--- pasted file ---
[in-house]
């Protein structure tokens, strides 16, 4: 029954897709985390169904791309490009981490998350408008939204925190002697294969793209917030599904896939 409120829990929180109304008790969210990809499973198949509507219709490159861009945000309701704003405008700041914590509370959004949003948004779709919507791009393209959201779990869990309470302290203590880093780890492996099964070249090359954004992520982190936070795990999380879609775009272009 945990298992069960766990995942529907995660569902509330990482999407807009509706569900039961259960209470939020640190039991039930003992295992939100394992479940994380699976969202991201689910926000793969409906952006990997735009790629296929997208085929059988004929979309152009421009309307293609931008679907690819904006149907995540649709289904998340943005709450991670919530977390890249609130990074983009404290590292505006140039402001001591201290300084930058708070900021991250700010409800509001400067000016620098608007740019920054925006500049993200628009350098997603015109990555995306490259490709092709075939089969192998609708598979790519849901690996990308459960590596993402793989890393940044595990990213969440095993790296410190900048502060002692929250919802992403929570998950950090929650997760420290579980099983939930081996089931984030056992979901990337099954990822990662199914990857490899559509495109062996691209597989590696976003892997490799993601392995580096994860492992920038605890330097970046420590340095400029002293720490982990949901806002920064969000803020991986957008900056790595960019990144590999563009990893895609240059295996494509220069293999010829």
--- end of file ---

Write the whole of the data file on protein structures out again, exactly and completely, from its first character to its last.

[in-house]
């Protein structure tokens, strides 16, 4: 029954897709985390169904791309490009981490998350408008939204925190002697294969793209917030599904896939 409120829990929180109304008790969210990809499973198949509507219709490159861009945000309701704003405008700041914590509370959004949003948004779709919507791009393209959201779990869990309470302290203590880093780890492996099964070249090359954004992520982190936070795990999380879609775009272009 945990298992069960766990995942529907995660569902509330990482999407807009509706569900039961259960209470939020640190039991039930003992295992939100394992479940994380699976969202991201689910926000793969409906952006990997735009790629296929997208085929059988004929979309152009421009309307293609931008679907690819904006149907995540649709289904998340943005709450991670919530977390890249609130990074983009404290590292505006140039402001001591201290300084930058708070900021991250700010409800509001400067000016620098608007740019920054925006500049993200628009350098997603015109990555995306490259490709092709075939089969192998609708598979790519849901690996990308459960590596993402793989890393940044595990990213969440095993790296410190900048502060002692929250919802992403929570998950950090929650997760420290579980099983939930081996089931984030056992979901990337099954990822990662199914990857490899559509495109062996691209597989590696976003892997490799993601392995580096994860492992920038605890330097970046420590340095400029002293720490982990949901806002920064969000803020991986957008900056790595960019990144590999563009990893895609240059295996494509220069293999010829």